The Launch of David Zwirner’s New Click-to-Buy Online Marketplace Is Already a Success. Here’s How Much Sold on Day One
The dealer's son, Lucas Zwirner, is heading up the new site Platform.
The pandemic forced the art world to embrace e-commerce like never before. For David Zwirner, one of the world’s largest galleries, the love affair is just beginning.
Today, the gallery launched Platform, a new click-to-buy online marketplace where other galleries will be invited to sell their wares. A curated selection of 100 new artworks will debut on the site each month, most priced between $2,500 to $50,000, and offered up on a first-come-first-served basis. Platform, meanwhile, will pocket 20 percent of each sale.
As of press time, the site had been live for seven hours and 30 percent of the month’s offerings have already sold.
The idea, said Lucas Zwirner, who is the son of David Zwirner and spearheaded the business, is to adopt the “drop” model popular in fashion, tech, and other industries wherein popular products are teased online and then released at a specified time, often to significant hype. The event-icization drives interest.
“One of the hardest things with the digital space and art is creating a sense of urgency,” Lucas Zwirner told Artnet News over Zoom. “Physical art fairs and exhibitions inevitably create urgency, because there’s an event that demarcates them. So the question becomes, how do you replicate that online?”
Platform’s roots actually stretch back to April 2020, just weeks into the countrywide shutdowns, when David Zwirner hosted a dozen smaller New York-based galleries in its own online viewing room. The initiative, called “Platform: New York,” ran for roughly a month. (The gallery launched platforms in other cities after that, too; it didn’t take a commission.) The effort was modestly successful, with the galleries netting over $1 million in sales.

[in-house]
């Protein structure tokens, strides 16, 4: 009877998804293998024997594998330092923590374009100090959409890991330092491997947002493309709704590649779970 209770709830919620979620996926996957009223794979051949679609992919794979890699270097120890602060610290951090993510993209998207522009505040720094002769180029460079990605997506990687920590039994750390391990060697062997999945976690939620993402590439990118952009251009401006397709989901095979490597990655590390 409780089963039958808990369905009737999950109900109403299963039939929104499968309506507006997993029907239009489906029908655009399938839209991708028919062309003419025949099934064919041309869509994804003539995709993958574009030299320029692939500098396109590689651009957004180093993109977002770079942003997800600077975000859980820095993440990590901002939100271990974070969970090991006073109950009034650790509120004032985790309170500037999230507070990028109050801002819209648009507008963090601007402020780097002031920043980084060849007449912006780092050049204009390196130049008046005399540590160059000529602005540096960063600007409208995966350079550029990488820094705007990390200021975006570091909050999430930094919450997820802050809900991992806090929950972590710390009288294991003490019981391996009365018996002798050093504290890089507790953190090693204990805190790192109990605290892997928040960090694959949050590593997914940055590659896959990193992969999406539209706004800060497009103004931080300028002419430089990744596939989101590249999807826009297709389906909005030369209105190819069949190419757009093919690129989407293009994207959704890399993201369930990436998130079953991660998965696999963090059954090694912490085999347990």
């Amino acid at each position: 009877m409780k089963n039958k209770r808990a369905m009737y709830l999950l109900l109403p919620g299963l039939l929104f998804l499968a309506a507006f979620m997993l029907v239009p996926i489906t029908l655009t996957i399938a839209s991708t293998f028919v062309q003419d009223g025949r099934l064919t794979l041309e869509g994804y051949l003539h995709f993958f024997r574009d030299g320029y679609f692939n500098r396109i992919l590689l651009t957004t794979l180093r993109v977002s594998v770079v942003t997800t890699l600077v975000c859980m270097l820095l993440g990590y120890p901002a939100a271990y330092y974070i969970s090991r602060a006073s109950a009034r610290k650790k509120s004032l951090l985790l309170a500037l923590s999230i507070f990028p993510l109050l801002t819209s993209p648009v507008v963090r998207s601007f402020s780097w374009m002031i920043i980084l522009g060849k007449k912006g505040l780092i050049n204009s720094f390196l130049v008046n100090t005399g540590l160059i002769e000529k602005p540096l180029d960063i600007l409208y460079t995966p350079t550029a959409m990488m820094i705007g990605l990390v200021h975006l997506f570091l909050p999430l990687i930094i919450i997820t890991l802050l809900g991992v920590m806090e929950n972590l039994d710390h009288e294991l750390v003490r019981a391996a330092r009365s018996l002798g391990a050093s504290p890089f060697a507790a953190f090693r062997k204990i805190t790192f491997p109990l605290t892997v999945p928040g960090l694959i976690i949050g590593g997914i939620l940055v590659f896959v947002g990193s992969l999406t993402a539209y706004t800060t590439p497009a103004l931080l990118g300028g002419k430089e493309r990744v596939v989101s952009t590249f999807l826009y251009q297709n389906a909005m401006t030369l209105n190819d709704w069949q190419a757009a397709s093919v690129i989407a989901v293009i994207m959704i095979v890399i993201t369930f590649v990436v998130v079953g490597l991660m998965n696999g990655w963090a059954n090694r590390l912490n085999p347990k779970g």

Several of the dealers that participated in the 2020 trial have been reinvited for the new Platform’s inaugural drop this month, including Bridget Donahue, James Fuentes, and David Lewis Gallery. Other participants this time around include Bortolami, Jessica Silverman, and Magenta Plains.
For small-to-mid-level dealers invited to participate in a given drop, the pitch is this: Platform will help curate the works you put on view; it will showcase them on its website, which bears the trusted Zwirner name, and it will simplify the purchase and shipping process (buyers pay for shipping).
“We really see the galleries as our primary clients,” said Zwirner.
The biggest carrot here for participants is the hope that the site might grant galleries an audience with millennial collectors, who are used to buying big-ticket items with the click of a mouse.
But Zwirner’s ongoing consolidation of power also poses risks to smaller galleries. Rival dealer Larry Gagosian characterized the venture as a mega gallery attempting to get even more mega. “I wouldn’t be interested in doing something like that—it’s a little bit of a wolf in sheep’s clothing,” he told the New York Times in an article announcing Platform. “My advice to smaller galleries would be to preserve your own identity and brand—even if you can’t do it at the level of a large gallery, work within your means and don’t hand over your artists and client lists to somebody who might take advantage of it at some point.”
Lucas Zwirner instead called the gallery world “very collegial,” and explained that Platform was set up as a standalone company. Though financially backed by the gallery, it will otherwise operate independently, with its own visual brand and employees. (In addition to Lucas, leadership staff includes his sister Marlene Zwirner and Bettina Huang). Per the contracts offered to galleries featured on the website, Platform can’t share client information or sales data with anyone—including David Zwirner. (Lucas will split duties between the gallery, where he heads digital content, and Platform moving forward.)
“This idea that there’s this constant predation happening among galleries large and small,” he said, “is not borne out by experience.”
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